Archtop guitarist Jake Langley makes no bones about his group's sound, noting "we're not inventing anything new, but someone has to keep the [organ] tradition alive. And although the music on Diggin' In
is dexterous and keeps with Langley's words, the proficiency of the album often outweighs its originality, which results in little surprise for the listener, nor any disappointment, save for the very issue of originality. Diggin' In
simply exists as a pleasant vehicle for guitar, organ, and drums that lie within the lighter end of the organ tradition.
Often working in the same sound space as Wes Montgomery, as well as a bit of the instrumental George Benson of late, Langley's interpretations of the songs here are often familiar and unfold closely within the framework of the originals, with little variation. The group's take on Montgomery's "O.G.D." is typical of the date as a wholeLangley sticks on top of the opening melody, hardly breaking away from it until he rips into a speedy solo that eventually gives way to Joey DeFrancesco's more leisurely paced feature.
Having DeFrancesco as his primary foil was a wise move on Langley's part. But while the organist has proven in the past that he can break a date wide open, here he seems more subservient to the songs' original structure and voicings, not really taking any liberties to stab at something specialas he has done elsewhere, such as on Pat Martino's 2001 release Live at Yoshi's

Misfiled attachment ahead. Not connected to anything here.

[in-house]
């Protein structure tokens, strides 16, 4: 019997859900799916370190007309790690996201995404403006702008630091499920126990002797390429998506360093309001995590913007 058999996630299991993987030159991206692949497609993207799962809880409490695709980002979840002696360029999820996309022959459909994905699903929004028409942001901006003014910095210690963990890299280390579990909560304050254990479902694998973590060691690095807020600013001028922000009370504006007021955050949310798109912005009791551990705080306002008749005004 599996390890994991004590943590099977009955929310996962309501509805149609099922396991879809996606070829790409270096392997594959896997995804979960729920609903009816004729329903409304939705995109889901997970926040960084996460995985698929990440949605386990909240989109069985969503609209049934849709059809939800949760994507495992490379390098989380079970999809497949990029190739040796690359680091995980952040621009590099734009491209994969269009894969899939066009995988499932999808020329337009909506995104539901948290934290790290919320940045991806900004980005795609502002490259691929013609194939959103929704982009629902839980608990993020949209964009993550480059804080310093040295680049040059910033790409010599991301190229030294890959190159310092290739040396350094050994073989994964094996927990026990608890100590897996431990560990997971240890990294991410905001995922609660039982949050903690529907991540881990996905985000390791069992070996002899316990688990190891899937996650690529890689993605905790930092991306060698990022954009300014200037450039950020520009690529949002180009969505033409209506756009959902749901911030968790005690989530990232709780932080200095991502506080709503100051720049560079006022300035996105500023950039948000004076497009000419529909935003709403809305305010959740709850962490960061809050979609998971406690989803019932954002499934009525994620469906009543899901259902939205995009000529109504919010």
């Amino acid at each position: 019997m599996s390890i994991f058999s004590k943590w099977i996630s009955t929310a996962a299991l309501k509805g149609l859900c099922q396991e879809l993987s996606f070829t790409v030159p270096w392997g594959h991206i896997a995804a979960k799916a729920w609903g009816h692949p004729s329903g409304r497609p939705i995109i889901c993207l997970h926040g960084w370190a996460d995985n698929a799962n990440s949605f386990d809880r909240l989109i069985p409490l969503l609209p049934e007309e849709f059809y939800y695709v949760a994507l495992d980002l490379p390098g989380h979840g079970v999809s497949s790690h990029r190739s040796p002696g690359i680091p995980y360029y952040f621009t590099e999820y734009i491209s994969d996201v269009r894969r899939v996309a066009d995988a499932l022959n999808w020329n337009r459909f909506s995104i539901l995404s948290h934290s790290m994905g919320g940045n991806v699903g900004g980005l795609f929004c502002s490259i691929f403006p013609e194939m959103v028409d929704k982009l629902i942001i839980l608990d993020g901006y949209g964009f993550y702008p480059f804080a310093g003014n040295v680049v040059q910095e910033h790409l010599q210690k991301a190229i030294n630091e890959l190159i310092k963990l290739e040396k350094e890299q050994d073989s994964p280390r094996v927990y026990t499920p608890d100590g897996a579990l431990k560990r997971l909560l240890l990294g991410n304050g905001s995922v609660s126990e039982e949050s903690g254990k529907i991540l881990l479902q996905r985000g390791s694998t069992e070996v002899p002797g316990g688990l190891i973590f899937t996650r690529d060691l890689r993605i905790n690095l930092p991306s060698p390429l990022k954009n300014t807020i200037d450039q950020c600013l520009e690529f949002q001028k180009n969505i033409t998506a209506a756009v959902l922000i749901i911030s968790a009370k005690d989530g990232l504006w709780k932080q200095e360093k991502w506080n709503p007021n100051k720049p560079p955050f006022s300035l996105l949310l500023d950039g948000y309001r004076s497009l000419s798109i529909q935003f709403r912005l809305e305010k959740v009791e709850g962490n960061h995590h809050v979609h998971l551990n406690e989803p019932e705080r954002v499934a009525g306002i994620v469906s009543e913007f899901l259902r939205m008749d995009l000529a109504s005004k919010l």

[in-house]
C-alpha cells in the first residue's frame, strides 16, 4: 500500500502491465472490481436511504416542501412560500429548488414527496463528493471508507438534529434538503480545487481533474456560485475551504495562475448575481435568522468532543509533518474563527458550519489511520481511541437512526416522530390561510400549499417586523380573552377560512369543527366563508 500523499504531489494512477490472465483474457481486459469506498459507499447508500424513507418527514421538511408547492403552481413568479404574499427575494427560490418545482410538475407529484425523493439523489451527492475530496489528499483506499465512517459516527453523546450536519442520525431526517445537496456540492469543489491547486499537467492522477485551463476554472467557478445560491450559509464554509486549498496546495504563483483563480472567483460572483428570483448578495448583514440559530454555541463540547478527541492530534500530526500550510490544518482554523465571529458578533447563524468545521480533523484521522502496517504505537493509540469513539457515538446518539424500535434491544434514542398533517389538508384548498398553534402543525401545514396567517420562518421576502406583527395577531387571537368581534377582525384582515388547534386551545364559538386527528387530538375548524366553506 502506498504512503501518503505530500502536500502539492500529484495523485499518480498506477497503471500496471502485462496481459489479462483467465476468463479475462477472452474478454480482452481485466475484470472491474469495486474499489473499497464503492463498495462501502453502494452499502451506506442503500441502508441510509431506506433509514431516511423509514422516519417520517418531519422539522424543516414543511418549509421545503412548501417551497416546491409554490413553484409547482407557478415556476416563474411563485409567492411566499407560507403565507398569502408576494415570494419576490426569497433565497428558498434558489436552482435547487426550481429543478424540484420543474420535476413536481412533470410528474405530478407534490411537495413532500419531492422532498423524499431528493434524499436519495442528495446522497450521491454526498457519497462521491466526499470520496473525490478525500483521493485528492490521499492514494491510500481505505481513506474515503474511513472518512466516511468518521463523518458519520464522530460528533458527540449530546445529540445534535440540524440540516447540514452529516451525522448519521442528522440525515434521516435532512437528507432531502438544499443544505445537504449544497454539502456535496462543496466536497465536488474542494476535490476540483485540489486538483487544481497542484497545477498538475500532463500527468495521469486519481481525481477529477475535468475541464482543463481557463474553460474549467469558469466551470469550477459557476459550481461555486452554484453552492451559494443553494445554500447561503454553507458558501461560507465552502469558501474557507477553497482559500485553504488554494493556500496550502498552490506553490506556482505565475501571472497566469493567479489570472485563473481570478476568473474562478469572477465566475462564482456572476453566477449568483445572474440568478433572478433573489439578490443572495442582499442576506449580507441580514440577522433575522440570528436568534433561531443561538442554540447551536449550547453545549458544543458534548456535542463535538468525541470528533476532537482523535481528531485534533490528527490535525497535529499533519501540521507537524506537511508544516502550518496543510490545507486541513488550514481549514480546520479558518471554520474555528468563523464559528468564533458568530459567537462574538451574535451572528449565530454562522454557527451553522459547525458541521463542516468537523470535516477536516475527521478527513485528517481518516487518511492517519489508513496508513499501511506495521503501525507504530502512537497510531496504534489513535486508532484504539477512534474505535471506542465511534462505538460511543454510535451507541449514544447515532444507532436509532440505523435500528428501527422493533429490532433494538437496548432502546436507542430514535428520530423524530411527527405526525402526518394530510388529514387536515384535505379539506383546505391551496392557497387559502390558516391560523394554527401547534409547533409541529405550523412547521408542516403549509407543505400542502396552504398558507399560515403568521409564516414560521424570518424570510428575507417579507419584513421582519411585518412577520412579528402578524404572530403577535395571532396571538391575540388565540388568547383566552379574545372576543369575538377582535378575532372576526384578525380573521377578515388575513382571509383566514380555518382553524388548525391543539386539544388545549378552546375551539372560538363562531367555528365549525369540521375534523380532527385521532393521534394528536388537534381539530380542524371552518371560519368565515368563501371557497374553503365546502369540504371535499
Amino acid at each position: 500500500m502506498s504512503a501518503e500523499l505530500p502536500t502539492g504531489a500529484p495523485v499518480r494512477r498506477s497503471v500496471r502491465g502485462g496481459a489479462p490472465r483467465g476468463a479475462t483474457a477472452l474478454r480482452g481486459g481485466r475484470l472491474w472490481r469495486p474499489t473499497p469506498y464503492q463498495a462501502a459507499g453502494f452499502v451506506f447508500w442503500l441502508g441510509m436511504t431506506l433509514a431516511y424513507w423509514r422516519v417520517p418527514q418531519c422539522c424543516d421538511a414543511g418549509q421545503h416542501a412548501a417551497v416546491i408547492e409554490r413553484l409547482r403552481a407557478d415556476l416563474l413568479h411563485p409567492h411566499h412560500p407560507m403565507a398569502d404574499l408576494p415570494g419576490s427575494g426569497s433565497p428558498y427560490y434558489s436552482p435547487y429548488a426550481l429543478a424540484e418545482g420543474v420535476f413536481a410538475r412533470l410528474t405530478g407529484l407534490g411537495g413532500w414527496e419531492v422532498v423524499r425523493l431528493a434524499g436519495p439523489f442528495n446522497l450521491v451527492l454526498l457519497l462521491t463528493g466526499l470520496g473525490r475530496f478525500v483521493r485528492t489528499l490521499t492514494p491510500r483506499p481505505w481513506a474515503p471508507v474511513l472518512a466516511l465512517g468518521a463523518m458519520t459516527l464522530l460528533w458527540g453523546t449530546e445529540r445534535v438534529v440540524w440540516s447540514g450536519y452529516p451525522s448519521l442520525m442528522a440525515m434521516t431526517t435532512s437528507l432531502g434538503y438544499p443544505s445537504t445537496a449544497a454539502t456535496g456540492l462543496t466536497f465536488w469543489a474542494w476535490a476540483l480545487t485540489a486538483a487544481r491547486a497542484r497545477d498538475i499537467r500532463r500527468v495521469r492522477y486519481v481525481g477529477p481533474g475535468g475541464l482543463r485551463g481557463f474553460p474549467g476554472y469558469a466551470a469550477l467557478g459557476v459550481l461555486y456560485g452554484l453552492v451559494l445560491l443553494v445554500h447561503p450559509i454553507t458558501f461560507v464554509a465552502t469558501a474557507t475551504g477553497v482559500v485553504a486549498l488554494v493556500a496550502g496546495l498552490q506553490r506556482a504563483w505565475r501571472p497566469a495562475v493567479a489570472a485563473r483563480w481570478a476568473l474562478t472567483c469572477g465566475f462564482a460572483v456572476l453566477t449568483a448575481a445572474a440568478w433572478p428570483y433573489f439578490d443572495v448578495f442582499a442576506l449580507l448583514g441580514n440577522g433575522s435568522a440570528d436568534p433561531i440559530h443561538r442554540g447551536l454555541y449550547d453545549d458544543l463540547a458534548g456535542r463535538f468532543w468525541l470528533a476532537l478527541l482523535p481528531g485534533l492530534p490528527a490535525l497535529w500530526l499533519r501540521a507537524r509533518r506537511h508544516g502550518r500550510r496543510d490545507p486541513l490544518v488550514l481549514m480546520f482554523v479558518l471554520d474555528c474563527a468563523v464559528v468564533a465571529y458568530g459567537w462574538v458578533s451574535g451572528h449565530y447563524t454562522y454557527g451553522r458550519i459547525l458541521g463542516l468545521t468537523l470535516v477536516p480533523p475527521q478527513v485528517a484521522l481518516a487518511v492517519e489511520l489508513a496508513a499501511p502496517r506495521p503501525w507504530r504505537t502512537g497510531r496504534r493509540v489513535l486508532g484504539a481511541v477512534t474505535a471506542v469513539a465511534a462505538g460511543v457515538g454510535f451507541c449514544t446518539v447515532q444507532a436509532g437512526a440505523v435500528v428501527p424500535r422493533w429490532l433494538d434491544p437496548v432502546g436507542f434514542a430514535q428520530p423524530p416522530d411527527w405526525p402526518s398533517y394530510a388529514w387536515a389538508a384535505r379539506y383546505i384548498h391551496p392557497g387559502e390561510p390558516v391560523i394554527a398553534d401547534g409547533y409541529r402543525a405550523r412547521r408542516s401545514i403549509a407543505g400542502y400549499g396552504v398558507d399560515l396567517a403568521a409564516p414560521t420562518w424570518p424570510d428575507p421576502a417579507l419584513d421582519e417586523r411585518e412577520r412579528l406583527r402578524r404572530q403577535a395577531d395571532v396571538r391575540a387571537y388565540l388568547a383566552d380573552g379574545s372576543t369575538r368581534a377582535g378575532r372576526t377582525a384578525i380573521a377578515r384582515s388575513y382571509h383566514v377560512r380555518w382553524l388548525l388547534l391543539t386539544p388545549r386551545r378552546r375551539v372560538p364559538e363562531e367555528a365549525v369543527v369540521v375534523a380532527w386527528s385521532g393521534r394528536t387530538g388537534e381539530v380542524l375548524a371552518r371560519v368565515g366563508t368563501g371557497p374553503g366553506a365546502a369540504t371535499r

. One notable exception is his burning solo on "Gibraltar, where he breaks out of the mold and really raises the tune from the sound obscurity that plagues the rest of the album by inspiring his bandmates to ride along with him.
Opening with a considerable amount of forward motion and egged on by DeFrancesco's contrasting staccato and elongated notes, Langely builds momentum by gradually increasing his own pace, rather than jumping from normal speed to light speed, as he does elsewhere. The song also provides one of the few spotlights for drummer Terry Clarke, who contributes a nice solo, but like most of the album, it's nothing overtly memorable. In contrast, DeFrancesco's spotlight isn't his longest solo of the date (at only around a minute long), but his development is sharp and aggressive, bleeding over into his driving comping style on this particular track.
All critiques aside, Diggin' In
is a pleasant listen that many listeners of a lighter organ trio sound will enjoy. From a technical standpoint the album is well-paced and the playing never hits a bad note. Nonetheless, as greasy organ trios go, there are a lot of other options out there, and Diggin' In
rarely presents anything that warrants repeated listening.